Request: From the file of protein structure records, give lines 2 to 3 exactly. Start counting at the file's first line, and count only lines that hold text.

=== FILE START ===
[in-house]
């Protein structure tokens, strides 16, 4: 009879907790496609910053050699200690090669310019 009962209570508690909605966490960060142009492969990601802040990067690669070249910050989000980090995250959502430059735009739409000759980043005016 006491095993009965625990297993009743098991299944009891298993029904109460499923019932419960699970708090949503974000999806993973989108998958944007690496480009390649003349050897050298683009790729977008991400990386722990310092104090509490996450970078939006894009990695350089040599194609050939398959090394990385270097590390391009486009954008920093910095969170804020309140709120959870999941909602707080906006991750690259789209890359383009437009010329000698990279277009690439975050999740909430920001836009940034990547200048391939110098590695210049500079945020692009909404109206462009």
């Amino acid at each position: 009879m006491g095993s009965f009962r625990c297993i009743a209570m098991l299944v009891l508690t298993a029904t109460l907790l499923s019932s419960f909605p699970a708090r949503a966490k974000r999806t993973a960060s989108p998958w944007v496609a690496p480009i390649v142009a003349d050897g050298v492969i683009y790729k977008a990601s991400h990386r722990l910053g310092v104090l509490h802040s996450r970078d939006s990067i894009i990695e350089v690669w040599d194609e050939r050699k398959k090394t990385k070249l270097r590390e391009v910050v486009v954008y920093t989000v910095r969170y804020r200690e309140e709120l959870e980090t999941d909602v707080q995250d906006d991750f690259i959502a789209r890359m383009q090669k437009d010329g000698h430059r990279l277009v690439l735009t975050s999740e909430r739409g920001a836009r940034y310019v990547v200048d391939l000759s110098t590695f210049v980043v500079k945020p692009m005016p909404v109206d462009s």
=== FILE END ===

């Protein structure tokens, strides 16, 4: 009879907790496609910053050699200690090669310019 009962209570508690909605966490960060142009492969990601802040990067690669070249910050989000980090995250959502430059735009739409000759980043005016 006491095993009965625990297993009743098991299944009891298993029904109460499923019932419960699970708090949503974000999806993973989108998958944007690496480009390649003349050897050298683009790729977008991400990386722990310092104090509490996450970078939006894009990695350089040599194609050939398959090394990385270097590390391009486009954008920093910095969170804020309140709120959870999941909602707080906006991750690259789209890359383009437009010329000698990279277009690439975050999740909430920001836009940034990547200048391939110098590695210049500079945020692009909404109206462009």
């Amino acid at each position: 009879m006491g095993s009965f009962r625990c297993i009743a209570m098991l299944v009891l508690t298993a029904t109460l907790l499923s019932s419960f909605p699970a708090r949503a966490k974000r999806t993973a960060s989108p998958w944007v496609a690496p480009i390649v142009a003349d050897g050298v492969i683009y790729k977008a990601s991400h990386r722990l910053g310092v104090l509490h802040s996450r970078d939006s990067i894009i990695e350089v690669w040599d194609e050939r050699k398959k090394t990385k070249l270097r590390e391009v910050v486009v954008y920093t989000v910095r969170y804020r200690e309140e709120l959870e980090t999941d909602v707080q995250d906006d991750f690259i959502a789209r890359m383009q090669k437009d010329g000698h430059r990279l277009v690439l735009t975050s999740e909430r739409g920001a836009r940034y310019v990547v200048d391939l000759s110098t590695f210049v980043v500079k945020p692009m005016p909404v109206d462009s």